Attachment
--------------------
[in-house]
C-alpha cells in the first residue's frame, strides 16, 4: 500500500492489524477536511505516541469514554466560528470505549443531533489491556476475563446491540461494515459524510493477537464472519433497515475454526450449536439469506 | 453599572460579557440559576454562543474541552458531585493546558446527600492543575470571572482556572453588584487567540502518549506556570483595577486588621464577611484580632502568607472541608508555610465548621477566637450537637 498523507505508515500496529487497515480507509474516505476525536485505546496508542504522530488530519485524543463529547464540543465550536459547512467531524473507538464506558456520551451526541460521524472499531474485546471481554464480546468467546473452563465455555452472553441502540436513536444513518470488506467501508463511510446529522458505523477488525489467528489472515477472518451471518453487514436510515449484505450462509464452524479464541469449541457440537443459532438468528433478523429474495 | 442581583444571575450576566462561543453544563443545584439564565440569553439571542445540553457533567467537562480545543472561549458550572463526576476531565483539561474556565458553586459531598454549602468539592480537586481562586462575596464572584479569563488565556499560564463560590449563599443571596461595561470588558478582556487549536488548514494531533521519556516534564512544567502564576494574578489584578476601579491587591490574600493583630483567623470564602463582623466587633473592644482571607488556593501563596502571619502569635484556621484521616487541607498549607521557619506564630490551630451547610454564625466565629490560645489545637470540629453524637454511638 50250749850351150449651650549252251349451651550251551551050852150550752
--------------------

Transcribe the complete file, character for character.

[in-house]
C-alpha cells in the first residue's frame, strides 16, 4: 500500500492489524477536511505516541469514554466560528470505549443531533489491556476475563446491540461494515459524510493477537464472519433497515475454526450449536439469506 | 453599572460579557440559576454562543474541552458531585493546558446527600492543575470571572482556572453588584487567540502518549506556570483595577486588621464577611484580632502568607472541608508555610465548621477566637450537637 498523507505508515500496529487497515480507509474516505476525536485505546496508542504522530488530519485524543463529547464540543465550536459547512467531524473507538464506558456520551451526541460521524472499531474485546471481554464480546468467546473452563465455555452472553441502540436513536444513518470488506467501508463511510446529522458505523477488525489467528489472515477472518451471518453487514436510515449484505450462509464452524479464541469449541457440537443459532438468528433478523429474495 | 442581583444571575450576566462561543453544563443545584439564565440569553439571542445540553457533567467537562480545543472561549458550572463526576476531565483539561474556565458553586459531598454549602468539592480537586481562586462575596464572584479569563488565556499560564463560590449563599443571596461595561470588558478582556487549536488548514494531533521519556516534564512544567502564576494574578489584578476601579491587591490574600493583630483567623470564602463582623466587633473592644482571607488556593501563596502571619502569635484556621484521616487541607498549607521557619506564630490551630451547610454564625466565629490560645489545637470540629453524637454511638 50250749850351150449651650549252251349451651550251551551050852150550752